"In the old format, we'd get 16 teams together in one place, play down to four in one day and then have those four come back a week later for two best-of-three series to determine our champion," Whittle told me. "But because that (big grouping of 16 teams) was taking so long to finish -- and teams were having to play six or seven games in a day and not getting home until 1 a.m., or later, sometimes -- it got to be a problem. We wanted to find a better way to do things so we could get teams home at a decent hour and not have them traveling late at night."
Oh, I see ... so because you wanted to get young teenage girls -- who surely aren't known for having endless energy and just hate staying up late -- in bed a few hours earlier on a weekend, the entire system had to be changed?
I should also mention that in our conversation I learned that softball is the only sport the GISA changed the format for, which makes even less sense. At least be consistent. I understand it can't, and shouldn't, be done for football for a variety of sensible reasons, but there's no reason to do it for softball and not for the GISA's other tournament-format sports like baseball, basketball and volleyball.
Furthermore, if the GISA insists on having this best-of-three format in place, why in the world do they have these softball teams playing ALL three games in one day?
Randolph's and TJ's series began at 2 p.m. on Thursday, and with each game taking approximately two hours -- with a half hour break in between -- that means if the series goes three games, like this one did, the earliest any squad is getting home is around 11 p.m. -- or maybe midnight if, God forbid, these teams actually have the audacity to be hungry on their way home after exerting tons of energy for seven hours and stop for something to eat.
"If they stop for something to eat, then that's their call," Whittle argued. "Still, getting home at midnight is better than 1 a.m. or later."
I mean, they're still traveling late at night with a two-hour trip, or longer, home from Dublin, where the GISA insists this tournament be played.
Whittle then said that "financially it didn't make sense" for the GISA to split the games up and play two in one day, then one the next because softball tournaments -- and the small crowds of fans they typically attract -- don't cover the costs it takes to put them on, and "having to pay mileage and salaries for umpires to come back for an extra day" would make even less fiscal sense, he said.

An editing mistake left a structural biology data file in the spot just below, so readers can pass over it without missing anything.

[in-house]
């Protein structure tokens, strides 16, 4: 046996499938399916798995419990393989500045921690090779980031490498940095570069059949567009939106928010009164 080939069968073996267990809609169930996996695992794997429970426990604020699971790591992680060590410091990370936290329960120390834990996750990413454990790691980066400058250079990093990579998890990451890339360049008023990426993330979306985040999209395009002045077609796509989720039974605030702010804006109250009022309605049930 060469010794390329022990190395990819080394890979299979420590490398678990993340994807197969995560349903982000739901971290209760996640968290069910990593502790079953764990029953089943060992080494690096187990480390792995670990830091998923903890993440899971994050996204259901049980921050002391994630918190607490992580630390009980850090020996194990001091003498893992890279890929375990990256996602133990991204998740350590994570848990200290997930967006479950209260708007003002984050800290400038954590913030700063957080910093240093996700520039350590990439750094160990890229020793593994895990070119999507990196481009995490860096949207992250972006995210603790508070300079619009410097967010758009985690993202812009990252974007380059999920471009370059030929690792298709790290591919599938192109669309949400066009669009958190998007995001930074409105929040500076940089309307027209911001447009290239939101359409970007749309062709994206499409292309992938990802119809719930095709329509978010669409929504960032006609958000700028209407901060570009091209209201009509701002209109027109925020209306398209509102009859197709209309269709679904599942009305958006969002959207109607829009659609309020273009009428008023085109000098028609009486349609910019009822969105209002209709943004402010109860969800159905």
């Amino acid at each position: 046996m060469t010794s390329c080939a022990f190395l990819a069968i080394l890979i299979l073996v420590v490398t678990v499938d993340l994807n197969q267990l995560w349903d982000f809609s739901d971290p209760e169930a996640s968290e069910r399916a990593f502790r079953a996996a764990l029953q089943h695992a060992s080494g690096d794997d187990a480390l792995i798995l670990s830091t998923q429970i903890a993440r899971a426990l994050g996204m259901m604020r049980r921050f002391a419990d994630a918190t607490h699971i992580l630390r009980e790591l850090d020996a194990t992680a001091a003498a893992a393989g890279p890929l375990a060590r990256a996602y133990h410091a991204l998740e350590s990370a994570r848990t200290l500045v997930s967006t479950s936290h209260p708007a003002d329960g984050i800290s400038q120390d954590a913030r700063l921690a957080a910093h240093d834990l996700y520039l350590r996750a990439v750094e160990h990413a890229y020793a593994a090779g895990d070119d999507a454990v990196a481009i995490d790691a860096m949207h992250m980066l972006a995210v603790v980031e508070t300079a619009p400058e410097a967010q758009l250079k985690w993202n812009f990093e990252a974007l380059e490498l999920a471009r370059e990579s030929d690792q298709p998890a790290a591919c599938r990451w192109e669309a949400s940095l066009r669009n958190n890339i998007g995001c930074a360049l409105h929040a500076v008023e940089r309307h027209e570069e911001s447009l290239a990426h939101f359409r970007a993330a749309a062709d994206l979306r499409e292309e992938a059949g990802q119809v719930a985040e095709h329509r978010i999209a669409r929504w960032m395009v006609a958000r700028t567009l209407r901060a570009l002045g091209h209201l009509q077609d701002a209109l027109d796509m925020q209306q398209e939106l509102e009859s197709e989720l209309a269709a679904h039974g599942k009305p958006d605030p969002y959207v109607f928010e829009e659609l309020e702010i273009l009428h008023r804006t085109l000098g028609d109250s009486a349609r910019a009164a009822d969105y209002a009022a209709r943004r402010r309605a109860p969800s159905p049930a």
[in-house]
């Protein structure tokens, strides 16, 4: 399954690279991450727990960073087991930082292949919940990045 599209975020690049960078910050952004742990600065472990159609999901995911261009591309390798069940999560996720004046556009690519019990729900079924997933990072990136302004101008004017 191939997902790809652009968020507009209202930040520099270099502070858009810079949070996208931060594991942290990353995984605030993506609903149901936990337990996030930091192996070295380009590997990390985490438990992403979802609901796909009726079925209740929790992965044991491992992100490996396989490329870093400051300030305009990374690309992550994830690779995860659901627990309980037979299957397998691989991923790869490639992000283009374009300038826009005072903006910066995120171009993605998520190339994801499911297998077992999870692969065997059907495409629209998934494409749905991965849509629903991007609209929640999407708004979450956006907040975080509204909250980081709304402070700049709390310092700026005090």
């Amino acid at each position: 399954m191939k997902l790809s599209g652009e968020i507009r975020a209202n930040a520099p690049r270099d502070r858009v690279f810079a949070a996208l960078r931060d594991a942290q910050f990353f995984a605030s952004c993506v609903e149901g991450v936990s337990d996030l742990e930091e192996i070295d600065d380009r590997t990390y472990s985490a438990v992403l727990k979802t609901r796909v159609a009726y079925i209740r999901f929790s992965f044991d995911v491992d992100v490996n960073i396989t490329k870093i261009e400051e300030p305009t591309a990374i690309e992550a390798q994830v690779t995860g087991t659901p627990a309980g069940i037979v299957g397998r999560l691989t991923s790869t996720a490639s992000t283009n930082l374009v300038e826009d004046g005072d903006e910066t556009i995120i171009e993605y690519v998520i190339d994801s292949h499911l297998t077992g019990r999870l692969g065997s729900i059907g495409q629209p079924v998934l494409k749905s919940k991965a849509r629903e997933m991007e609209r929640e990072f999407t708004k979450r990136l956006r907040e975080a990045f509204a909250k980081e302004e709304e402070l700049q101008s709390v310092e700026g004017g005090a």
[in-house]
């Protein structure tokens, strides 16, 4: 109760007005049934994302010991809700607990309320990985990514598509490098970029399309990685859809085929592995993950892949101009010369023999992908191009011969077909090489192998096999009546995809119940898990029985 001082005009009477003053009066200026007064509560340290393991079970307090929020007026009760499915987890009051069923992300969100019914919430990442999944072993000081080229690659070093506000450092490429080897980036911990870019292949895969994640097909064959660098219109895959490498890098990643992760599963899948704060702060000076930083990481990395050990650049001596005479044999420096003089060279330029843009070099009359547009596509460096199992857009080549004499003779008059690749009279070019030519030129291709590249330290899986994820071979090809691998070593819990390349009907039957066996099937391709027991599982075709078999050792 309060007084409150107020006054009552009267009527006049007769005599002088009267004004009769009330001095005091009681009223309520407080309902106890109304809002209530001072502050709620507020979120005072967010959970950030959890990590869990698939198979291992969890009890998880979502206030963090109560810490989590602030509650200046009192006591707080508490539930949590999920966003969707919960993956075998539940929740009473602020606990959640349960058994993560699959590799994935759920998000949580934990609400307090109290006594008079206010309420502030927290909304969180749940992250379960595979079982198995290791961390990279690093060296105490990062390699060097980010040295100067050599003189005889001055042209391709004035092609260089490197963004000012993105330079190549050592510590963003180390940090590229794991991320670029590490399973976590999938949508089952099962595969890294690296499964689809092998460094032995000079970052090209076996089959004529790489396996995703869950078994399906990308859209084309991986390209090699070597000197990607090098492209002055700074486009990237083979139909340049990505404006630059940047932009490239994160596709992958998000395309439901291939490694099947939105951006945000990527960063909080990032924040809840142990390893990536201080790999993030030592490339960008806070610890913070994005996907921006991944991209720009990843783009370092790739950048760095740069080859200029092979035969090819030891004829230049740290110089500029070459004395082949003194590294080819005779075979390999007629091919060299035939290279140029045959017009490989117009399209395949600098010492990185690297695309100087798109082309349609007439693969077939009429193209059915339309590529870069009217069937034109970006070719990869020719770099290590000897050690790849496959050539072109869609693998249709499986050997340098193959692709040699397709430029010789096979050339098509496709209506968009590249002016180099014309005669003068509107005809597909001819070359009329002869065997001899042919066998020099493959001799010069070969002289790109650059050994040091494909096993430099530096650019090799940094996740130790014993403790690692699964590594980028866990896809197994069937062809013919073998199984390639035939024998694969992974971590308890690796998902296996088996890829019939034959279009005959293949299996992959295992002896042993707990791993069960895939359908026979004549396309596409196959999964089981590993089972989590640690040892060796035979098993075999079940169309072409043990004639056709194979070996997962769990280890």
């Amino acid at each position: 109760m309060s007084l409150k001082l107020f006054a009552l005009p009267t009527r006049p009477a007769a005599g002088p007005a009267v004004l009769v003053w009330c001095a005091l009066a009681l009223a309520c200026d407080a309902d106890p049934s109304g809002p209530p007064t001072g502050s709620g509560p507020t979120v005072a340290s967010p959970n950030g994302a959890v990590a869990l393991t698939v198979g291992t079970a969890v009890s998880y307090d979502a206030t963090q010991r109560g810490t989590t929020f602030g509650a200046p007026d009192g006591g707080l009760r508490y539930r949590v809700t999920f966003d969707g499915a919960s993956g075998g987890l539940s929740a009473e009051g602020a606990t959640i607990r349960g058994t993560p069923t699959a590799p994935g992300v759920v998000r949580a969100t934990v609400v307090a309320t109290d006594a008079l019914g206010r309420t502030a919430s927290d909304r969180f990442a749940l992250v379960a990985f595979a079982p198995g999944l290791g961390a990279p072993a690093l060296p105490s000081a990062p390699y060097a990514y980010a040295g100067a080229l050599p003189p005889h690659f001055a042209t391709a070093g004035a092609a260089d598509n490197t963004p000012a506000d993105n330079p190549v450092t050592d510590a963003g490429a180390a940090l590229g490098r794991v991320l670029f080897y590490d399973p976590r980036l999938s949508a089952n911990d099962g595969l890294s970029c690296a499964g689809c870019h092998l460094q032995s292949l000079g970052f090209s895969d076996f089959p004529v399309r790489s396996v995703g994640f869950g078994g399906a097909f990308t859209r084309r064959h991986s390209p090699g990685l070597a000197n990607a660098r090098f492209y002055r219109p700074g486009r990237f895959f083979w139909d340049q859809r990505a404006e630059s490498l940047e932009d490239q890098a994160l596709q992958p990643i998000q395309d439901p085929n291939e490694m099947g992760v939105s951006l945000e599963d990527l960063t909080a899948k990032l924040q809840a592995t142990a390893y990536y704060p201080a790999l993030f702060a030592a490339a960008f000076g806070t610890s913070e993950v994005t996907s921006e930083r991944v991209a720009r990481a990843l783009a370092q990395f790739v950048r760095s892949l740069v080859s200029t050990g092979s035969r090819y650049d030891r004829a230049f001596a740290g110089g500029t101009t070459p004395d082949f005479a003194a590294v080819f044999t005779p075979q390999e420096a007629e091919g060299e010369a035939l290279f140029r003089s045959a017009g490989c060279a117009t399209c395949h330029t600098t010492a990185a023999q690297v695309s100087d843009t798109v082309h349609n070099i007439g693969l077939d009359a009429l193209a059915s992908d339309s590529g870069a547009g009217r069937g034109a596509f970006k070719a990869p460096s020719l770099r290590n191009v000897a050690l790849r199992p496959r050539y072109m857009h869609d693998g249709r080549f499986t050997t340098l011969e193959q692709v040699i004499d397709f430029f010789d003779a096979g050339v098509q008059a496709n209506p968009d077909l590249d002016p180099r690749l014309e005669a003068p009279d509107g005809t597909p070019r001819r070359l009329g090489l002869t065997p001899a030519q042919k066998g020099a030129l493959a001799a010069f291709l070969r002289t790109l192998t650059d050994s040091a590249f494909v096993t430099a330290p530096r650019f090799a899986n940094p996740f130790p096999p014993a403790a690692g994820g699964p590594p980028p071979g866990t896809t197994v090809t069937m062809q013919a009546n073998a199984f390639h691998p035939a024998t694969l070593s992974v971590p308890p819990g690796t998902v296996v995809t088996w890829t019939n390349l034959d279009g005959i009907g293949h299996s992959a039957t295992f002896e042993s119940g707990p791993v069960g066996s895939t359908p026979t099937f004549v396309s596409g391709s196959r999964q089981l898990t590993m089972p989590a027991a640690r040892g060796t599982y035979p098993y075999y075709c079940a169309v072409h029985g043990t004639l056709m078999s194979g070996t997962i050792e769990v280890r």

Whittle also admitted that baseball, basketball and football are the only three sports where the GISA makes any money. So that must mean the GISA is doing whatever it can to save money on the back end of the so-called minor sports to make the private-school organization as profitable as possible. And let's not forget, GISA state baseball series, under a different format, currently plays two games in one day and an "if" game the following day. So that means the GISA is willing to pay those umpire's salaries and travel expenses to come back an extra day for baseball, but not for softball, just because one sport turns a profit and the other doesn't?
So I guess, like many things in this world these days, it's more about the bottom line than what's fair.
Of course, other than Rand Ragan's one comment to The Herald lamenting how the new format seems to have bit Randolph Southern in the butt this season, compared to the old format that existed up until this past year, you won't hear him complaining about how this all played out.
Why? Because, according to Whittle, the rule change last year was not only proposed by a committee of softball coaches from all classifications around the state, it was "almost unanimously voted on and approved by the coaches and then their headmasters," he said.
"This was the way the softball coaches, for the most part, wanted it," Whittle said. "There was a few descending votes, but it was nearly unanimous."
My guess is that those few coaches who weren't on board saw scenarios happening down the road exactly like the ones that have taken place with Westfield and Randolph Southern. And I would also venture to guess that if Randolph and Westfield initially bought into this and voted for it, they're now having buyer's remorse.
If nothing else, after Thomas Jefferson won Game 3 on Thursday -- making the two teams' tally an even 2-2 against each other dating back to a week earlier -- they should've played a fifth and deciding game that night.
Heck, what's one more after you've already played three? Then, at least, people like me looking from the outside in would have one less reason to poke holes in an obviously flawed system.
My managing editor at The Herald, Danny Carter, debated all of this and more with me Thursday night after our deadline, and he posed this question: "If the roles were reversed and Randolph Southern had emerged from the losers' bracket and beaten Thomas Jefferson -- and the rule had worked for them, rather than against them -- would you still feel the same way?"
It was a good question, but I didn't have to give it much thought before answering, and when I did, my reply was, "From a journalist's standpoint in an attempt to craft a good story about the underdog coming from the losers' bracket to beat the big, bad unbeaten champ, I would've written it just like that. But would I still think it was unfair? Absolutely."
Whittle, meanwhile, didn't have a whole lot of sympathy for Randolph, or Westfield, or anyone else this could happen to in the future.
"I understand what you're saying about Randolph having already beaten them once before the final series, but when they get to the final series, they're both 0-0, yet the (team from the winners' bracket) has a distinct advantage by being the home team in the first and third games," he said before adding: "But the bottom line is this: Whatever team wins the championship still has to go out and play ball and win the game, and Randolph did that in the first game. They looked great and played well, but then they kind of fell apart from there. It's not the system's fault.
"After all, there can't be but one winner."
You know what, Mr. Whittle? You're right. At least we can agree on that.
But here's where we differ: That winner should've been Randolph Southern.